Definition of musharakah mutanaqisah
Musharakah mutanaqisah or “diminishing musharakah” is an innovative form of musharakah which has been developed by contemporary scholars and not found in classical fiqh books. However, it has gained popularity in Islamic banks and financial institutions and used for various purposes especially for home financing and car financing. It is the combination of three Shariah contracts namely musharakah, ijarah and sale. The Bahrain-based standard setting body “Accounting and Auditing Organization for Islamic Financial institutions (AAOIFI) explains diminishing musharakah as follows:
“Diminishing musharakah is a form of partnership in which one of the partners promises to buy the equity share of the other partner gradually until the title to the equity is completely transferred to him”.
To simplify this definition, the customer and financial institution enters into joint ownership of property or vehicle. The customer starts purchasing the shares of the financial institution in the form of small units gradually, until he becomes the sole owner of the property. At the same time, the financial institution leases his shares of property to customer.
1. Joint ownership of the property (Musharakah)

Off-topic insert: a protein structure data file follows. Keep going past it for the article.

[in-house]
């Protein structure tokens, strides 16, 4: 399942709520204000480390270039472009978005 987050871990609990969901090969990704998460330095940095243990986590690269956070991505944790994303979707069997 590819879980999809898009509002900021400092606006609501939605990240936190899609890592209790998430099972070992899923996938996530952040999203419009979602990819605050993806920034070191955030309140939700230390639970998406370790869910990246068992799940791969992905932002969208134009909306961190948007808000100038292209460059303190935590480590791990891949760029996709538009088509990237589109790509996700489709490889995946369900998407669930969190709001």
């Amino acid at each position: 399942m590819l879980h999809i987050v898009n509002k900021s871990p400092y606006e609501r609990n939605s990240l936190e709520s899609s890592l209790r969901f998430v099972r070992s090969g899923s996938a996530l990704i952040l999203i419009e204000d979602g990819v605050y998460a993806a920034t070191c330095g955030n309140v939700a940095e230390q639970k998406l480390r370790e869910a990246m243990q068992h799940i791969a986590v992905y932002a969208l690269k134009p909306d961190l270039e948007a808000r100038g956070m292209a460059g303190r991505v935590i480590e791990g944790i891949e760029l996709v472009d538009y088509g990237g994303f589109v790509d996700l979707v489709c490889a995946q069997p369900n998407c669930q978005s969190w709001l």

(a) At the first stage, the customer identifies the property and approaches the bank for financing.
(b) The customer and Islamic bank enter into joint ownership contract to buy the property.
(c) The initial down payment from the customer is considered his contribution in musharakah venture and the financing given by bank is regarded his contribution.
Practical steps of musharakah mutanaqisah
Musharakah mutanaqisah is an innovative and hybrid product. It is widely used in prevalent Islamic banks. Therefore, we need to learn how it works in modern Islamic financial institutions and what are the practical steps and stages of this arrangement. Basically, it is designed on different Shariah contracts: musharakah, ijarah (lease) and sale. To illustrate these steps, musharakah mutanaqisah home financing case study has explained in the following
(2) Leasing (Ijarah)
(a) In the second stage of this arrangement, the Islamic banks leases his shares in the property / house to the customer.
(b) The bank charges rent from the customer on his shares in the house. It is allowed for a partner to lease his undivided share in a property to another partner.
(3) Sale (Bay)
The customer purchases the bank’s shares through the lease period. Based on agreed time intervals, the customer acquires the shares of the bank gradually. Over the financing period, the customer become the sole owner of the property.
Criticial conditions for musharakah mutanaqisah
There are various technical and Shariah issues in musharakah mutanaqisah which has been raised by scholars and researchers in contemporary literature of Islamic financial contracts. I cannot go to those complex details in this short article. However, it is worth to mention that the arrangement of two or more contracts in one package (as it is the case in musharakah mutanaqisah) is debated among scholars. In this regard, it is concluded that there are two main conditions for the validity of this type of transaction:
(a) Every contract must be independent from other and there should not be any conditions which indicate any kind of connection or link between both contracts or make them interdependent.
(b) Every contract must be permissible independently from Shariah point of view.